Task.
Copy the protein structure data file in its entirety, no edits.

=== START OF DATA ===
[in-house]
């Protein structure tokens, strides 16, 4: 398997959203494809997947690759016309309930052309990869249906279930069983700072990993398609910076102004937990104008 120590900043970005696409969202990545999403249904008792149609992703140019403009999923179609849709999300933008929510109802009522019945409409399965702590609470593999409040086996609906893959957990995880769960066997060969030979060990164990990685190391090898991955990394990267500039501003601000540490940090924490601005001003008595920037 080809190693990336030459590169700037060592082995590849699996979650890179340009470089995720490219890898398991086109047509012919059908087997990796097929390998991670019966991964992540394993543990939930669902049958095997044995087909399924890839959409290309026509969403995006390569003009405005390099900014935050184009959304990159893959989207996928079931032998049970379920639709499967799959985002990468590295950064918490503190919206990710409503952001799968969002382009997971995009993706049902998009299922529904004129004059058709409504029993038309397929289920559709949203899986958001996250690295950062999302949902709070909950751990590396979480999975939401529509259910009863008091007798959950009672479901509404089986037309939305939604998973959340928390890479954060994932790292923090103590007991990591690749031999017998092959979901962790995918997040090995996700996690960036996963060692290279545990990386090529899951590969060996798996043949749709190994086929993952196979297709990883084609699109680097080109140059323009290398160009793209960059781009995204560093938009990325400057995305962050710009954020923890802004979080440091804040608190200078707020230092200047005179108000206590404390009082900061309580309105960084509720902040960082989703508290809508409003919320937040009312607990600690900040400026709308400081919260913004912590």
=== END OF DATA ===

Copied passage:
[in-house]
């Protein structure tokens, strides 16, 4: 398997959203494809997947690759016309309930052309990869249906279930069983700072990993398609910076102004937990104008 120590900043970005696409969202990545999403249904008792149609992703140019403009999923179609849709999300933008929510109802009522019945409409399965702590609470593999409040086996609906893959957990995880769960066997060969030979060990164990990685190391090898991955990394990267500039501003601000540490940090924490601005001003008595920037 080809190693990336030459590169700037060592082995590849699996979650890179340009470089995720490219890898398991086109047509012919059908087997990796097929390998991670019966991964992540394993543990939930669902049958095997044995087909399924890839959409290309026509969403995006390569003009405005390099900014935050184009959304990159893959989207996928079931032998049970379920639709499967799959985002990468590295950064918490503190919206990710409503952001799968969002382009997971995009993706049902998009299922529904004129004059058709409504029993038309397929289920559709949203899986958001996250690295950062999302949902709070909950751990590396979480999975939401529509259910009863008091007798959950009672479901509404089986037309939305939604998973959340928390890479954060994932790292923090103590007991990591690749031999017998092959979901962790995918997040090995996700996690960036996963060692290279545990990386090529899951590969060996798996043949749709190994086929993952196979297709990883084609699109680097080109140059323009290398160009793209960059781009995204560093938009990325400057995305962050710009954020923890802004979080440091804040608190200078707020230092200047005179108000206590404390009082900061309580309105960084509720902040960082989703508290809508409003919320937040009312607990600690900040400026709308400081919260913004912590």